Nonsurgical treatments are usually the first line of treatment and have a favorable success rate in terms of reducing pain that originates from a facet joint. A full range of treatments are available, and typically several are done at the same time.
For pain and dysfunction that does not respond to nonsurgical care, or for severe conditions, such as complex fractures, significant dislocations, or spinal cord involvement, surgical intervention may be recommended.
Nonsurgical Treatments for Lumbar Facet Joint Pain
Several at-home and medical treatments are available to alleviate pain that originates in the lower back facet joints.
Self-care for lumbar facet joint pain
Treatments that may be performed at home to relieve lumbar facet pain include:
- Applying heat therapy. Heat therapy can help relax the muscles and open up blood vessels to allow blood flow and oxygen to reach the painful tissues, providing nourishment. Using a heat patch or hot water bag in the morning after waking may help ease the morning pain and stiffness. Heat therapy may also be used intermittently throughout the day to keep the tissues relaxed.
- Using a cold pack. Cold therapy may be used when the pain is acute or during a pain flare-up, such as after strenuous physical activity. A cold pack constricts the blood vessels, reducing blood flow to the region and numbing the pain.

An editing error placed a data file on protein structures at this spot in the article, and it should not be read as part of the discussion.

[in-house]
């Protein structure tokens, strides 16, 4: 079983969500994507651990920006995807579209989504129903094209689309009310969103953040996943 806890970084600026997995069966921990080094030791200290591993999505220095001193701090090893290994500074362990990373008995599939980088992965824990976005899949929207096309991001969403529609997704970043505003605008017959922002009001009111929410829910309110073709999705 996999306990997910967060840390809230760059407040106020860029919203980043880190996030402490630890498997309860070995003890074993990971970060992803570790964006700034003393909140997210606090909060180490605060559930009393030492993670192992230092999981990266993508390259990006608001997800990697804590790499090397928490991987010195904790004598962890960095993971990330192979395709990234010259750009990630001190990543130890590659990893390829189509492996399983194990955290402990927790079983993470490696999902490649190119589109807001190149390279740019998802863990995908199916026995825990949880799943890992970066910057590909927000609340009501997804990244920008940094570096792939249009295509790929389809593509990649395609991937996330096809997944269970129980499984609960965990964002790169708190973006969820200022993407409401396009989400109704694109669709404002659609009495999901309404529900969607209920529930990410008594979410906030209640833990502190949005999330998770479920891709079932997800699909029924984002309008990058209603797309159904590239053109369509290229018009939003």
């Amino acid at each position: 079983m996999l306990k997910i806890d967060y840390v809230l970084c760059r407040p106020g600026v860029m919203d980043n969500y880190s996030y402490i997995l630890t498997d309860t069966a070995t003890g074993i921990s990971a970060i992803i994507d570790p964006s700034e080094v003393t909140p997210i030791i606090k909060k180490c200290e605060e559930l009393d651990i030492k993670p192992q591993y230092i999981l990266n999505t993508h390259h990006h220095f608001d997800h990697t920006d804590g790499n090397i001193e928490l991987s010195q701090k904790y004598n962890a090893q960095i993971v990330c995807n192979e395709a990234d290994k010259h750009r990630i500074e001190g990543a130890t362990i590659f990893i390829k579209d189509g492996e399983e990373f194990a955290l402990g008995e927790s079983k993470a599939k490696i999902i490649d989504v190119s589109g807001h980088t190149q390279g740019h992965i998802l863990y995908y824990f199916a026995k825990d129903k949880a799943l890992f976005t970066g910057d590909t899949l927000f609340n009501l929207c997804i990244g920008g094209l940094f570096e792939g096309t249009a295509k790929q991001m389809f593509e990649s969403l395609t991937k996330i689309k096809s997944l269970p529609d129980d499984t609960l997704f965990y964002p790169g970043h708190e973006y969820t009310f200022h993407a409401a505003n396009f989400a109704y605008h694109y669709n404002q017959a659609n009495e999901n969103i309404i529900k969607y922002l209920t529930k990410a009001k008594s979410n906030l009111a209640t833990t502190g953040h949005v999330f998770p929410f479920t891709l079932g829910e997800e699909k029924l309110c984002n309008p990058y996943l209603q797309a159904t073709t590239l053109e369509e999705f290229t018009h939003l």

- Supporting the lumbar curve. It is important to maintain the natural spinal alignment by using correct sitting, standing, and/or lying down posture. A good posture helps keep stresses off the facet joints and foster a better healing environment.
- Avoiding activities that worsen the pain. In general, activities that include spinal twisting, repeated bending and extending, and sitting for long periods of time must be avoided. Bending the spine backward may cause more strain on the affected joint(s) and must be avoided to prevent further damage.
- Staying active. While avoiding certain activities is recommended, it is also necessary to stay active in moderation and avoid complete bed rest, which may decondition the lumbar tissues and increase the pain.
- Engaging in low-impact exercises. Following an exercise routine that involves simple, low-impact exercises, such as walking, may be beneficial when done within tolerable limits for short distances. Regular short walks can help avoid pain and stiffness from prolonged inactivity and also improve strength and flexibility in the lower back.
- Using a supportive brace. While bracing is not common in treating benign facet pain, a brace may occasionally be used for non-threatening facet instability, such as a subluxation, to help limit spinal motion and promote healing.
It is advisable to discuss any activity modifications or self-care with a doctor to confirm that the facet disorder is not adversely affected.
Almost all treatment programs for facet joint disorders involve some type of structured physical therapy and exercise routine, which is formulated by a medical professional with training in musculoskeletal and spinal pain.